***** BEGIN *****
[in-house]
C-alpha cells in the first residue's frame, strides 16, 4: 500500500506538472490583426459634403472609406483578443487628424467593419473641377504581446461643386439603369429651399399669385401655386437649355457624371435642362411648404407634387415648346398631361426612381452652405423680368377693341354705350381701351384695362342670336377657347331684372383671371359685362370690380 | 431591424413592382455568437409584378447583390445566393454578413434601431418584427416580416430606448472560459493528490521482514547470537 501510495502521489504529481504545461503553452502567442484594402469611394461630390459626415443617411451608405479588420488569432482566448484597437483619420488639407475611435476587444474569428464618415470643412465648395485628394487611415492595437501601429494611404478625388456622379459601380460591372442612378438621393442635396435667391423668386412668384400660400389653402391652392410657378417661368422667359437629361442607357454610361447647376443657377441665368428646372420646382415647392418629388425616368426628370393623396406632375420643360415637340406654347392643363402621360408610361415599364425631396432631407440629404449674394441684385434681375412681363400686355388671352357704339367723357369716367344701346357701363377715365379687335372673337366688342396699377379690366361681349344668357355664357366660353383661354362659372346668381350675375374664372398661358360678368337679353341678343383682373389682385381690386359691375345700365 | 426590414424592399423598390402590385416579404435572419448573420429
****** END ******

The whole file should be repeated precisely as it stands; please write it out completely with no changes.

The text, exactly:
[in-house]
C-alpha cells in the first residue's frame, strides 16, 4: 500500500506538472490583426459634403472609406483578443487628424467593419473641377504581446461643386439603369429651399399669385401655386437649355457624371435642362411648404407634387415648346398631361426612381452652405423680368377693341354705350381701351384695362342670336377657347331684372383671371359685362370690380 | 431591424413592382455568437409584378447583390445566393454578413434601431418584427416580416430606448472560459493528490521482514547470537 501510495502521489504529481504545461503553452502567442484594402469611394461630390459626415443617411451608405479588420488569432482566448484597437483619420488639407475611435476587444474569428464618415470643412465648395485628394487611415492595437501601429494611404478625388456622379459601380460591372442612378438621393442635396435667391423668386412668384400660400389653402391652392410657378417661368422667359437629361442607357454610361447647376443657377441665368428646372420646382415647392418629388425616368426628370393623396406632375420643360415637340406654347392643363402621360408610361415599364425631396432631407440629404449674394441684385434681375412681363400686355388671352357704339367723357369716367344701346357701363377715365379687335372673337366688342396699377379690366361681349344668357355664357366660353383661354362659372346668381350675375374664372398661358360678368337679353341678343383682373389682385381690386359691375345700365 | 426590414424592399423598390402590385416579404435572419448573420429